One side effect of the exceptionally buoyant Irish property market which made areas of Dublin as expensive as central London was a similar rise in value of their country houses. Now with the drastic drop in property values, Irish country houses have proven to be far from immune and offer a useful indicator of what might happen in a similar situation on this side of the Irish sea.
The country house market in Ireland truly rode the boom when property became a sure-fire route to riches in the republic. Houses which had been neglected for many years were suddenly ‘discovered’, bought and lavishly refurbished as private houses for the newly wealthy. This is actually unsurprising as a key aspiration for anyone acquiring riches over the last 400 years has been to establish themselves in a rural domain. Owning land was the route to power since time immemorial with greater acreage giving greater influence. Despite the breaking of that link in the UK between 1870 and 1920 (and most decisively with the passing of the Lords Reform Bill of 1911) the idea of the country estate as the acme of achievement had become embedded as the ultimate status symbol. Therefore any boom in the economy has usually led to a rush to the country.
Ireland’s situation was slightly different in that, unlike in the UK with it’s stricter planning laws, the purchase of a country house was also viewed with residential development potential in mind. For those projects which completed this meant that the house was simply a means to an end leaving fine houses stranded in the middle of a new suburb (many of which are now half-empty) thus ruining a perfectly good house. This also meant that some houses were bought with over-inflated ‘development value’ built into the price.
So now the crash has hit, what has happened to the houses? For those owners who were simply in the family home and managed to sell a few acres for development they have ‘won’ as they still have their house and estate but also gained money to sustain the estate and complete much needed restoration and improvements. For others who didn’t capitalise there must be a certain disappointment as they’ve gone from lying in bed thinking about how the house is now worth ten times what it was a few years ago, back to lying awake wondering how to pay the bills again.
Worse though are those who paid hyped prices and now are stuck either with a home they may have paid for but which is now worth much less than they paid for it – country houses prices can race ahead of the trend in a bull market but can easily do the same when it falls. On a positive note, for those owners who can afford to, they are likely to stay longer than otherwise they might, providing stable ownership and perhaps a commitment to invest in the estate to sustain what value they can. For those who bought on finance or who now lack the funds to meet the running costs they may now be forced to sell at a loss. Declines of 30-50% aren’t unheard of, even for the very best properties. The Lyons Demesne, one of the finest estates in Ireland and former home of Tony Ryan, founder of Ryanair, is currently for sale with 600-acres at €50m, down from its former valuation of €80m. Even on the less stratospheric level, Bellamont Forest, the first Palladian house in Ireland (and ridiculously beautiful) was initially marketed at €10m but is now offered at €7.5m.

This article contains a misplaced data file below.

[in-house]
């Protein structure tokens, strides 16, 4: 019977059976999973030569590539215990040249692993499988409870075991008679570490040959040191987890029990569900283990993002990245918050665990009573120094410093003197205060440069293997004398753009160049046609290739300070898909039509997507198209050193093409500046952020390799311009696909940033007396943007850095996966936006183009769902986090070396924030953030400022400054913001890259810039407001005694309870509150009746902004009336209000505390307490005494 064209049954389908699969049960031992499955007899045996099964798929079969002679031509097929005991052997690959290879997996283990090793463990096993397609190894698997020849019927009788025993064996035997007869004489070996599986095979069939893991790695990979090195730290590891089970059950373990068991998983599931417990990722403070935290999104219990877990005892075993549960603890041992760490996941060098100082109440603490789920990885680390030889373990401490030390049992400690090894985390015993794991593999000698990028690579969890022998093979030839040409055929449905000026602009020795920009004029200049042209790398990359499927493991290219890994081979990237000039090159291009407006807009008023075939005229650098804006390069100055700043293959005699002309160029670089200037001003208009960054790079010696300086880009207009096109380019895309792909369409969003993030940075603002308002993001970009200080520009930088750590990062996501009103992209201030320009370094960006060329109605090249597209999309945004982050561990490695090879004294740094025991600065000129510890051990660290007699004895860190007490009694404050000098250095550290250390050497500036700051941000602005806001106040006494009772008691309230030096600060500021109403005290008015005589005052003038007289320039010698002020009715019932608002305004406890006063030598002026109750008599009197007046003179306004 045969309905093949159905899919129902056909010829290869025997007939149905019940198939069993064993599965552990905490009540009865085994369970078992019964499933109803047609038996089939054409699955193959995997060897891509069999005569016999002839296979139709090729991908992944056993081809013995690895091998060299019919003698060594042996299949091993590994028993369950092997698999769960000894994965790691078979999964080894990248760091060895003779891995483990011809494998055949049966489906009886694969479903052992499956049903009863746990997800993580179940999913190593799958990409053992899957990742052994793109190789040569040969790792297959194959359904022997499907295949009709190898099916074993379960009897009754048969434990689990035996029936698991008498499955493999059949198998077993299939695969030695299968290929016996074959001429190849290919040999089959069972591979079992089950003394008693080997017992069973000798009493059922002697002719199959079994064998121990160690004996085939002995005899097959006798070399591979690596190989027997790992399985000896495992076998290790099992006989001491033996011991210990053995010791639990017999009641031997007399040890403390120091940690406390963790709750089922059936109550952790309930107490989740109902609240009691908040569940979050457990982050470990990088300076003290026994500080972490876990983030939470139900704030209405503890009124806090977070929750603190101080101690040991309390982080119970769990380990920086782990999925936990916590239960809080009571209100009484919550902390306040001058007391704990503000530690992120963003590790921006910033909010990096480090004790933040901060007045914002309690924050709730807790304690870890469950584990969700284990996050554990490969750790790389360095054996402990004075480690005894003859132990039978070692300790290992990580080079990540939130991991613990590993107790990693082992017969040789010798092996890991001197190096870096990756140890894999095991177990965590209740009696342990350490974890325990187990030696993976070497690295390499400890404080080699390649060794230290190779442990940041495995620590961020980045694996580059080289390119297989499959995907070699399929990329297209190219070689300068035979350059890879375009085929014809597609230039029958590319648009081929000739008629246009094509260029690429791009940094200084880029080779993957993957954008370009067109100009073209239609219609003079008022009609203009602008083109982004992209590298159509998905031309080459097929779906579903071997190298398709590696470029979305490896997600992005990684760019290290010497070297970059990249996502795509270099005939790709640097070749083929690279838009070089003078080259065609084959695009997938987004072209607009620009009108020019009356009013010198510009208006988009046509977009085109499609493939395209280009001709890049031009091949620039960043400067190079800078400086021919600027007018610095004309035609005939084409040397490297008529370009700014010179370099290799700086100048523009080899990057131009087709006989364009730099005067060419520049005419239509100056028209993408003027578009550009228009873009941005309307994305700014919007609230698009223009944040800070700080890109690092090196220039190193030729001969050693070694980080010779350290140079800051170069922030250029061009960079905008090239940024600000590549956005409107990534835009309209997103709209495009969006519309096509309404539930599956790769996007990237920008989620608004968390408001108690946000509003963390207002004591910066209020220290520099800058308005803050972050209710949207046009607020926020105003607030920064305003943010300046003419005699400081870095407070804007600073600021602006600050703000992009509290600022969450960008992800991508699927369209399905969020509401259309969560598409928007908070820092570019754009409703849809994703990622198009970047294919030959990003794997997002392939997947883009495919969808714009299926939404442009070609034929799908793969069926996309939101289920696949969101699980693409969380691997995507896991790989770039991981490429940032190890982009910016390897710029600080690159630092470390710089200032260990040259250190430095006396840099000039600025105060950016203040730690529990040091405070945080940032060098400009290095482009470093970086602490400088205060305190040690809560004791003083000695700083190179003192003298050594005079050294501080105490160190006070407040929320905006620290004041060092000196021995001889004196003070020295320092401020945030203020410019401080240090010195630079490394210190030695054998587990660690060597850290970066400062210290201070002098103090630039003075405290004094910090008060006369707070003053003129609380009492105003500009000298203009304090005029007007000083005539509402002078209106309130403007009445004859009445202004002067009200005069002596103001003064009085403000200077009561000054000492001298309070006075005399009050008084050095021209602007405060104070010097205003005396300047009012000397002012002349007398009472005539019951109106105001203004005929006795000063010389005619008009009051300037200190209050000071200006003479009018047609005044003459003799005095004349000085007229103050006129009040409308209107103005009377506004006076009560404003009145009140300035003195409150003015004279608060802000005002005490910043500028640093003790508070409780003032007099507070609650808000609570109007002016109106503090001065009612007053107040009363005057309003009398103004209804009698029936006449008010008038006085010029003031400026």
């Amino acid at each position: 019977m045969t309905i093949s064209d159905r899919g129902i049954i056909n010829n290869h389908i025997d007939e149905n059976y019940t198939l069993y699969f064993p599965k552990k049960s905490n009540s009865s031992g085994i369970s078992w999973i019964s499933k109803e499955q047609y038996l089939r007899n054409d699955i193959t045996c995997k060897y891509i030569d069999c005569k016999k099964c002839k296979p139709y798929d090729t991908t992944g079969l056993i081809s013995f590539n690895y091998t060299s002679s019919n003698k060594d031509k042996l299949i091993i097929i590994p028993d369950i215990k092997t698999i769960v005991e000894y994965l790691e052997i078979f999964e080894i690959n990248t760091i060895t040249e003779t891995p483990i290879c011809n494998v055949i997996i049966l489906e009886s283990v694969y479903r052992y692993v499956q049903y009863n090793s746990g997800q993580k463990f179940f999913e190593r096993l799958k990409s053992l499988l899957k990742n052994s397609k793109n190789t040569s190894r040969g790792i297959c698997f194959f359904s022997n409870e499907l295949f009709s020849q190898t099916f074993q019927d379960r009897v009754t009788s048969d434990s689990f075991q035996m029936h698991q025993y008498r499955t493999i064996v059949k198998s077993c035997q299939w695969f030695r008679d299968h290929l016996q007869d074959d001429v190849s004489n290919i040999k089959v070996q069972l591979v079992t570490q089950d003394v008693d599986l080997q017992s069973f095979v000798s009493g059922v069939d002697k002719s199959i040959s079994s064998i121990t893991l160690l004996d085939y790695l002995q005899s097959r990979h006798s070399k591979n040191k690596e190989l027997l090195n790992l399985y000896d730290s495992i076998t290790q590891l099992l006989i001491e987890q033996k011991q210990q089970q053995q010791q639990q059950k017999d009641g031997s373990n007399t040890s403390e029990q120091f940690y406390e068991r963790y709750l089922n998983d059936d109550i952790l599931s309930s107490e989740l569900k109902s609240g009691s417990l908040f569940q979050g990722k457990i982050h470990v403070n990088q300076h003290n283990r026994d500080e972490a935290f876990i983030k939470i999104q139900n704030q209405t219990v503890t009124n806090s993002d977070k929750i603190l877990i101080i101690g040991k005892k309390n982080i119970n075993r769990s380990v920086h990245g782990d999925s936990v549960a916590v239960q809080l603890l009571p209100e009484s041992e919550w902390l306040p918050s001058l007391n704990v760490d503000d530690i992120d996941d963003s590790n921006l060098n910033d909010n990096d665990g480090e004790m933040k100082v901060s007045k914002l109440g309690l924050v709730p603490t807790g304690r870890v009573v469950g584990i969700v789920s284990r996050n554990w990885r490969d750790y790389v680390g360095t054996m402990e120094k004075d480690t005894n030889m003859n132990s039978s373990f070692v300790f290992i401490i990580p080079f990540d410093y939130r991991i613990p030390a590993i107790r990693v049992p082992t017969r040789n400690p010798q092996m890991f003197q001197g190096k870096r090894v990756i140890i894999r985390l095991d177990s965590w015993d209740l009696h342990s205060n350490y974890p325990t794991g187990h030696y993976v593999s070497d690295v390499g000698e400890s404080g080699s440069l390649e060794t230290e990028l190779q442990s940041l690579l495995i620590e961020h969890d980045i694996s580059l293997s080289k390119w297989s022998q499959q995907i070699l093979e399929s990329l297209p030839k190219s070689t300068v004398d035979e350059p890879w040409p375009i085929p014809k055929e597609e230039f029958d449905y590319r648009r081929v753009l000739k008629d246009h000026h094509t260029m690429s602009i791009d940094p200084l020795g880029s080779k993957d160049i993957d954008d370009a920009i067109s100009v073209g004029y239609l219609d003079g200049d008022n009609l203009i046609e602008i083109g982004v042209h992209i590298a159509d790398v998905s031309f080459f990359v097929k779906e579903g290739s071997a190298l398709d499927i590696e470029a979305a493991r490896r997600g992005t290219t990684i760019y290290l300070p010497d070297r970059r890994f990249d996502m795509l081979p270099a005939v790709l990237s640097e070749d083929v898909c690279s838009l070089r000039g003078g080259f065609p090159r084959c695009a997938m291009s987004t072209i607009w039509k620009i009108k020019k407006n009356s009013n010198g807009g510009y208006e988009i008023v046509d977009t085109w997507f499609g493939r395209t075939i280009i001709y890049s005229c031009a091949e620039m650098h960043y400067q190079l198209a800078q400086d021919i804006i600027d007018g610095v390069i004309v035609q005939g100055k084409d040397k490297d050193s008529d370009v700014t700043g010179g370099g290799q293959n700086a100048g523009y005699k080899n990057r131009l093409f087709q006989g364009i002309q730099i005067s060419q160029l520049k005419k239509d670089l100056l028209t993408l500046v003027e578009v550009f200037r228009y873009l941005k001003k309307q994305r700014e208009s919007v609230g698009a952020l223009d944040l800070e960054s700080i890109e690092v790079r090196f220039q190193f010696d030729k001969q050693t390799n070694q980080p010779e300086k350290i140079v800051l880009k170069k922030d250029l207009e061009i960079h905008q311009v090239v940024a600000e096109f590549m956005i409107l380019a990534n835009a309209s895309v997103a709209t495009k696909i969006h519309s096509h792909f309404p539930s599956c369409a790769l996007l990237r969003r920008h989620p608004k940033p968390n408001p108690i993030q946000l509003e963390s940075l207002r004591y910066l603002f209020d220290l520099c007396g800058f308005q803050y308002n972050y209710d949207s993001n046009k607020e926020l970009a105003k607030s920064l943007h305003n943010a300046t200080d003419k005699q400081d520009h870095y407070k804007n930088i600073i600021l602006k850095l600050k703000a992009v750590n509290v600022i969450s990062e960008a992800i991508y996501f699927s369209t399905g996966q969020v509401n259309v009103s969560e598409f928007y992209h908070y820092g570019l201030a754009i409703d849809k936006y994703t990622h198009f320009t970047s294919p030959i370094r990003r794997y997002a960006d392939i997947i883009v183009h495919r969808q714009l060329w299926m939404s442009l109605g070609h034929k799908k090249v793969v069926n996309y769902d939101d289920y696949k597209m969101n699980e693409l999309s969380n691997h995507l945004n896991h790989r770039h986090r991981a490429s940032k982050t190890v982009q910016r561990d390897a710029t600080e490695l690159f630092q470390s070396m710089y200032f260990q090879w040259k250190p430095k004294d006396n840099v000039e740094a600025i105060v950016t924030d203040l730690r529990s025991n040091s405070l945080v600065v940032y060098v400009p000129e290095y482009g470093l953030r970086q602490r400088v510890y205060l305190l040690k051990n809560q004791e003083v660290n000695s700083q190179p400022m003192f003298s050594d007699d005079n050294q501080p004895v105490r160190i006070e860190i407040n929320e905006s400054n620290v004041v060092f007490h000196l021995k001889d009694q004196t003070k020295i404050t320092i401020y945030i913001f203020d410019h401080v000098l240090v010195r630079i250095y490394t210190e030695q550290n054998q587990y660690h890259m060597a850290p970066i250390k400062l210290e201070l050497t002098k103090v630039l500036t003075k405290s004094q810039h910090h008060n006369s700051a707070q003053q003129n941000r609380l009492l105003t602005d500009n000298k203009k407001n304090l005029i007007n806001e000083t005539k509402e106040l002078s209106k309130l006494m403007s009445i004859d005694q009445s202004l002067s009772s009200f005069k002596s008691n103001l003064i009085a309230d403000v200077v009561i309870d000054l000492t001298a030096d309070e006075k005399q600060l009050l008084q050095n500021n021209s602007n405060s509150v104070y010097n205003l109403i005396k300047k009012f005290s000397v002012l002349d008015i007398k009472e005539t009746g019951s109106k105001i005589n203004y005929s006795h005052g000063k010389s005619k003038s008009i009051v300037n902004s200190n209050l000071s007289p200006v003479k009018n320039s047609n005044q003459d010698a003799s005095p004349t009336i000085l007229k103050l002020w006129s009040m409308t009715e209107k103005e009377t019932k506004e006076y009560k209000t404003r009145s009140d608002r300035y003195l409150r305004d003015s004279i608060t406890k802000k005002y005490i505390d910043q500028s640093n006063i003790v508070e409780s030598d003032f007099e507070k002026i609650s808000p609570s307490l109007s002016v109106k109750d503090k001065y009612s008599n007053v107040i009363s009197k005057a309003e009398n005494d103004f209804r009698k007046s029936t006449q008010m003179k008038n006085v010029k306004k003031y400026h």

So what could happen over here? UK country houses prices, certainly for the best properties, have risen dramatically over the last 10-20 years. However, that rise has been on the back of a broader boom in the economy which, despite some aspects turning out to be smoke and mirrors, did actually generate real money. In addition, the commodity value of UK farmland which has risen from £2,000 per acre to around £7,000 per acre has also provided a stronger capital base for the estates. The natural British caution does have its advantages.
The dangers are where owners are left with over-priced houses unable to meets the cost of maintenance and there is the risk that basic tasks are put off leaving the houses at risk from any number of ailments such as water ingress due to blocked gutters. Unfortunately government austerity means that at a time when local councils need to be most vigilant they are going to be less likely to fund the necessary heritage conservation staff.
Country houses are never immune from the challenges of the wider economy but they can also be insulated if the owner has the resources to weather the storm. Luckily for the UK, many owners are in a strong position but there is always the danger that the over-excited may get carried away and over-pay leading to problems if the property market weakens. The situation in Ireland should be watched as a useful case study in the dangers of an over-heated market.
Full story: Crash-landed gentry [ft.com]